Dr. Karen Wood, New Hope Clinic medical director, paid tribute to former executive director Connie Hendrix, who “made the clinic her life,” and said that “without her we wouldn’t be here today.” She told the crowd that Atlantic Realty real estate broker “David Berne not only donated the land, but he is the one who really spearheaded this project.”

She expressed her gratitude for the great job being done by Bodinsky and Sheila Roberts, executive director of the clinic.

Next she recognized the many hours and dedicated service of longtime volunteers Dave Anderson, Barbara Lidoski, Dr. Sid Fortney, Pam Johnson, Dora Loflin, Lynn Kuhn, Pat Hagerty, and Carmela Groce.

Nicole Lamoureux, executive director of the National Association of Free Clinics commented on the importance of free clinics nationwide and assured the crowd that, in spite of the newly passed health care legislation, “free clinics will always be needed.”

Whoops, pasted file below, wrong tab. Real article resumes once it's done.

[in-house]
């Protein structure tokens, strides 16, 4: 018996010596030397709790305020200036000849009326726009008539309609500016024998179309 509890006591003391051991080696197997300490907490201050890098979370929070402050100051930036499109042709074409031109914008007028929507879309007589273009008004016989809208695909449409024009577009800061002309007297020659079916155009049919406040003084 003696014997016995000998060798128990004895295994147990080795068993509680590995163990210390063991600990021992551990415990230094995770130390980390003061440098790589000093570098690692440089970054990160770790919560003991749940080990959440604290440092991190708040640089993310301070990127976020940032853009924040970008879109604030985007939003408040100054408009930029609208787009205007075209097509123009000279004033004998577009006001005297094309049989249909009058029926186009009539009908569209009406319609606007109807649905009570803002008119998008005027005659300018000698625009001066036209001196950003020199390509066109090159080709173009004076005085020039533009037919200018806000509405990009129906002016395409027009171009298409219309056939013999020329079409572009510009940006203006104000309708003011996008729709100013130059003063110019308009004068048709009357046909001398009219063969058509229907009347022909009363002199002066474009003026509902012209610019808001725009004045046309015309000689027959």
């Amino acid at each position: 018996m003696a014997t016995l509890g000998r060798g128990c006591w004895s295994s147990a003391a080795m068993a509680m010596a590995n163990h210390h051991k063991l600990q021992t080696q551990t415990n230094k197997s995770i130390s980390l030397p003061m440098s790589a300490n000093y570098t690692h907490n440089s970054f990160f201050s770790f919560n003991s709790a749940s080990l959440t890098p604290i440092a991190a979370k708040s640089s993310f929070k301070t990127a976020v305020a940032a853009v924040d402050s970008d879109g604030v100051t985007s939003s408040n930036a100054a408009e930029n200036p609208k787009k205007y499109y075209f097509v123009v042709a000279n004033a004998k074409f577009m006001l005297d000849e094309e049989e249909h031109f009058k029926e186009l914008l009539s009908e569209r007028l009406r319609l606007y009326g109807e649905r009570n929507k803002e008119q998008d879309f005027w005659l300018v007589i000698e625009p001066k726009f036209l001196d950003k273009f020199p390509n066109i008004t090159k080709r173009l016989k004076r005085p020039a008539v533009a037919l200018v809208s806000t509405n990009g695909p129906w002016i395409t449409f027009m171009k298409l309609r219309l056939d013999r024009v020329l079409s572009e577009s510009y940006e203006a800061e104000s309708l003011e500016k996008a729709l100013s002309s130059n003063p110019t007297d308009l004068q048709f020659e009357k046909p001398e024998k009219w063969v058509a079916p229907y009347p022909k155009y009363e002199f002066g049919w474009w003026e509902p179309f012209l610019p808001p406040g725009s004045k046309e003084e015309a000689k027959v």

State Rep. Frank Iler, R-Brunswick, promised to “hook up folks from here to the folks in Raleigh.”

Last on the agenda, Southport-Oak Island Kiwanis Club President Dennis O’Connor presented Roberts with a $1,000 check to fund the children’s play area in the main lobby.

Lynn Kuhn, guiding a tour through the new building, contrasted it with the smaller former facility.

“This is an eligibility room,” she said. “And it’s really great because it’s no longer a bathroom.”

For more information, or to volunteer or make a tax-free donation, please call (910) 845-5333.